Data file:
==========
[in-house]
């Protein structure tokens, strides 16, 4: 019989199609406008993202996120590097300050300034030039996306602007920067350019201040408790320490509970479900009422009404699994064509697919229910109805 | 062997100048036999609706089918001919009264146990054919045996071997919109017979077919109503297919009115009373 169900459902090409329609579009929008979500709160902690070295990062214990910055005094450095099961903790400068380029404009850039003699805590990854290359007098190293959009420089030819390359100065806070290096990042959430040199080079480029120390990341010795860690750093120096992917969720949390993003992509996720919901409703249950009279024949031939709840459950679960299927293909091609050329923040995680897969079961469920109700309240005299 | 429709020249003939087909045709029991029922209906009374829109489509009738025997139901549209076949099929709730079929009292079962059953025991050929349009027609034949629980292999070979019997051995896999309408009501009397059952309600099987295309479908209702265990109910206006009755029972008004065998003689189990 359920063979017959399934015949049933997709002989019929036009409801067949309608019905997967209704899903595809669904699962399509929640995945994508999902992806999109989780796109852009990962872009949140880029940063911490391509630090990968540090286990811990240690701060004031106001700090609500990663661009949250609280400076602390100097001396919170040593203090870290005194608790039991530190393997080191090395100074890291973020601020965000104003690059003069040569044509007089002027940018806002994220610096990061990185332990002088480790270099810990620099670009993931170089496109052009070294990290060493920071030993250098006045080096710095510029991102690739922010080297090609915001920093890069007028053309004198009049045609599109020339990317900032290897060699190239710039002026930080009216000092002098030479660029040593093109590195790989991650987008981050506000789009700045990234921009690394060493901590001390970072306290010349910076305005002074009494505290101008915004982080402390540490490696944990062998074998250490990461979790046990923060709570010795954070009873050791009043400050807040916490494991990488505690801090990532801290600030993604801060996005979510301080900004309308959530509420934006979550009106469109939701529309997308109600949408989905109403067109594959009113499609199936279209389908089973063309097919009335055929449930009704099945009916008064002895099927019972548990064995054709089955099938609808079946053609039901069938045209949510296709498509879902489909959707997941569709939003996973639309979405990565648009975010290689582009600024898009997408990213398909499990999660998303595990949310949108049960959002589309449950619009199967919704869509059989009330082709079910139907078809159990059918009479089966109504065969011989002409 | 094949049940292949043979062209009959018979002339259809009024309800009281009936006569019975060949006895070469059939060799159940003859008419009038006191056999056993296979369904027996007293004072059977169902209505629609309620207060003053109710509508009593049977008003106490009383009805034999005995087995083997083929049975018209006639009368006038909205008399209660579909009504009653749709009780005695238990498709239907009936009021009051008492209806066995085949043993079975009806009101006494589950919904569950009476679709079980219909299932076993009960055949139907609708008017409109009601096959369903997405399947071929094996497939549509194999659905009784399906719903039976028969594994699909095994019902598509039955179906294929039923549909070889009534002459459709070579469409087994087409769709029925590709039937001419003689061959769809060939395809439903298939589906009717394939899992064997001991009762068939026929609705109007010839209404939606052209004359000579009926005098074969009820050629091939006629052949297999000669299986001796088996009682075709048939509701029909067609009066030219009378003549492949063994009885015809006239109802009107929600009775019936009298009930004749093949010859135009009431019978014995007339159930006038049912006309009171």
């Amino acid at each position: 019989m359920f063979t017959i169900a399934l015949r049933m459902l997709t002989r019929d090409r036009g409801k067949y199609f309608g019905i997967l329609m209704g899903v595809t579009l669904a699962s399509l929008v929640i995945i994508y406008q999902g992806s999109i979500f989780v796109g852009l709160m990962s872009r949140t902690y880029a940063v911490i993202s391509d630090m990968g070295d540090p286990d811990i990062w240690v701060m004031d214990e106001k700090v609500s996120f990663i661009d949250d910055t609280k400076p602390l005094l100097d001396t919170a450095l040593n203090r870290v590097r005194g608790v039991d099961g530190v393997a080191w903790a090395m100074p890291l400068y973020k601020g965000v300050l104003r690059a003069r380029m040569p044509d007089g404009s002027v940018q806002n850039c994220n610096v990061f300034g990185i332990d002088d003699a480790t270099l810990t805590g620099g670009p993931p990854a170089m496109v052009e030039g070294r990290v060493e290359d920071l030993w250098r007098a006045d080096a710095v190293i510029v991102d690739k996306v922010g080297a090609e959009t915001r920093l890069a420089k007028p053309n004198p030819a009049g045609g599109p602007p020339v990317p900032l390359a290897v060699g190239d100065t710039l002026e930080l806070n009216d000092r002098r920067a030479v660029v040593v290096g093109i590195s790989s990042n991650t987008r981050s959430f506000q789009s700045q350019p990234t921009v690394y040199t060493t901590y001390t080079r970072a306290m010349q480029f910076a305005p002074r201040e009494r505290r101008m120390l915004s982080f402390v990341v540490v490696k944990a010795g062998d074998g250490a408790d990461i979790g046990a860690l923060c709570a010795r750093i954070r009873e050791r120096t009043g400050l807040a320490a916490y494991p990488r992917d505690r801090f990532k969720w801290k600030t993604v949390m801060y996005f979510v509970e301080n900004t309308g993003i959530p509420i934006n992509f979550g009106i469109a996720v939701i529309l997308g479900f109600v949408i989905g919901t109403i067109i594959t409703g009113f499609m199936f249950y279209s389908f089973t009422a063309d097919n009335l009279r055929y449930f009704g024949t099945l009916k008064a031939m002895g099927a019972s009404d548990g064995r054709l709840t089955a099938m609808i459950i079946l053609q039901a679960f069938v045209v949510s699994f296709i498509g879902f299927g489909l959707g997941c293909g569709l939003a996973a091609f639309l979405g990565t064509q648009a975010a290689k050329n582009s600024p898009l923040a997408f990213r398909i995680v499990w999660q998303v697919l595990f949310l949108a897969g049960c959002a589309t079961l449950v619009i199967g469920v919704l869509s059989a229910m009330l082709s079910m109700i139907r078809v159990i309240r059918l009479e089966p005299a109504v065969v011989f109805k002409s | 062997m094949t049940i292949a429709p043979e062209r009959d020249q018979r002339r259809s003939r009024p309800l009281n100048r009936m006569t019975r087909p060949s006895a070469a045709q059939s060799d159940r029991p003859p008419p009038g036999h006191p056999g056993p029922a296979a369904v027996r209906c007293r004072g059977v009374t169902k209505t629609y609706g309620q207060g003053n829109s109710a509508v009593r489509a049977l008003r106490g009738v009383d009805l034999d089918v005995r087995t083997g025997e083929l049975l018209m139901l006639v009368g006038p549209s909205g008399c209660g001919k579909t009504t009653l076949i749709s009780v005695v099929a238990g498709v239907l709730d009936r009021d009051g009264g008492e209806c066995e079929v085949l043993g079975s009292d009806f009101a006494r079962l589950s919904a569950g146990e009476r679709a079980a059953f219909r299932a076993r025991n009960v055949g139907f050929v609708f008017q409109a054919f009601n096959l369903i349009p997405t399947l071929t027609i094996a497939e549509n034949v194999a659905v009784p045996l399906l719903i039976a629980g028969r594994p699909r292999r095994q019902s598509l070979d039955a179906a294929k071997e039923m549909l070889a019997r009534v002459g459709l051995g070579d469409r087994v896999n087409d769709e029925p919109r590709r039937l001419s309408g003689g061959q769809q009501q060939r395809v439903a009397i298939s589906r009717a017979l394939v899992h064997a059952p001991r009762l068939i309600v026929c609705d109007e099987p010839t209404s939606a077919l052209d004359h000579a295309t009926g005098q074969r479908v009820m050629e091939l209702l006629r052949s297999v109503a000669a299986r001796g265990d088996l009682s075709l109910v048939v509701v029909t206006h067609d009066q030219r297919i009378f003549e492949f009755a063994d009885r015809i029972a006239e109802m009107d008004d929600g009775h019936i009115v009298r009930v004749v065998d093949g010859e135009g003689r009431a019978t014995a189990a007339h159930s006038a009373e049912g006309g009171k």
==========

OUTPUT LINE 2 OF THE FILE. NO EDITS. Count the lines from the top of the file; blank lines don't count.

């Protein structure tokens, strides 16, 4: 019989199609406008993202996120590097300050300034030039996306602007920067350019201040408790320490509970479900009422009404699994064509697919229910109805 | 062997100048036999609706089918001919009264146990054919045996071997919109017979077919109503297919009115009373 169900459902090409329609579009929008979500709160902690070295990062214990910055005094450095099961903790400068380029404009850039003699805590990854290359007098190293959009420089030819390359100065806070290096990042959430040199080079480029120390990341010795860690750093120096992917969720949390993003992509996720919901409703249950009279024949031939709840459950679960299927293909091609050329923040995680897969079961469920109700309240005299 | 429709020249003939087909045709029991029922209906009374829109489509009738025997139901549209076949099929709730079929009292079962059953025991050929349009027609034949629980292999070979019997051995896999309408009501009397059952309600099987295309479908209702265990109910206006009755029972008004065998003689189990 359920063979017959399934015949049933997709002989019929036009409801067949309608019905997967209704899903595809669904699962399509929640995945994508999902992806999109989780796109852009990962872009949140880029940063911490391509630090990968540090286990811990240690701060004031106001700090609500990663661009949250609280400076602390100097001396919170040593203090870290005194608790039991530190393997080191090395100074890291973020601020965000104003690059003069040569044509007089002027940018806002994220610096990061990185332990002088480790270099810990620099670009993931170089496109052009070294990290060493920071030993250098006045080096710095510029991102690739922010080297090609915001920093890069007028053309004198009049045609599109020339990317900032290897060699190239710039002026930080009216000092002098030479660029040593093109590195790989991650987008981050506000789009700045990234921009690394060493901590001390970072306290010349910076305005002074009494505290101008915004982080402390540490490696944990062998074998250490990461979790046990923060709570010795954070009873050791009043400050807040916490494991990488505690801090990532801290600030993604801060996005979510301080900004309308959530509420934006979550009106469109939701529309997308109600949408989905109403067109594959009113499609199936279209389908089973063309097919009335055929449930009704099945009916008064002895099927019972548990064995054709089955099938609808079946053609039901069938045209949510296709498509879902489909959707997941569709939003996973639309979405990565648009975010290689582009600024898009997408990213398909499990999660998303595990949310949108049960959002589309449950619009199967919704869509059989009330082709079910139907078809159990059918009479089966109504065969011989002409 | 094949049940292949043979062209009959018979002339259809009024309800009281009936006569019975060949006895070469059939060799159940003859008419009038006191056999056993296979369904027996007293004072059977169902209505629609309620207060003053109710509508009593049977008003106490009383009805034999005995087995083997083929049975018209006639009368006038909205008399209660579909009504009653749709009780005695238990498709239907009936009021009051008492209806066995085949043993079975009806009101006494589950919904569950009476679709079980219909299932076993009960055949139907609708008017409109009601096959369903997405399947071929094996497939549509194999659905009784399906719903039976028969594994699909095994019902598509039955179906294929039923549909070889009534002459459709070579469409087994087409769709029925590709039937001419003689061959769809060939395809439903298939589906009717394939899992064997001991009762068939026929609705109007010839209404939606052209004359000579009926005098074969009820050629091939006629052949297999000669299986001796088996009682075709048939509701029909067609009066030219009378003549492949063994009885015809006239109802009107929600009775019936009298009930004749093949010859135009009431019978014995007339159930006038049912006309009171």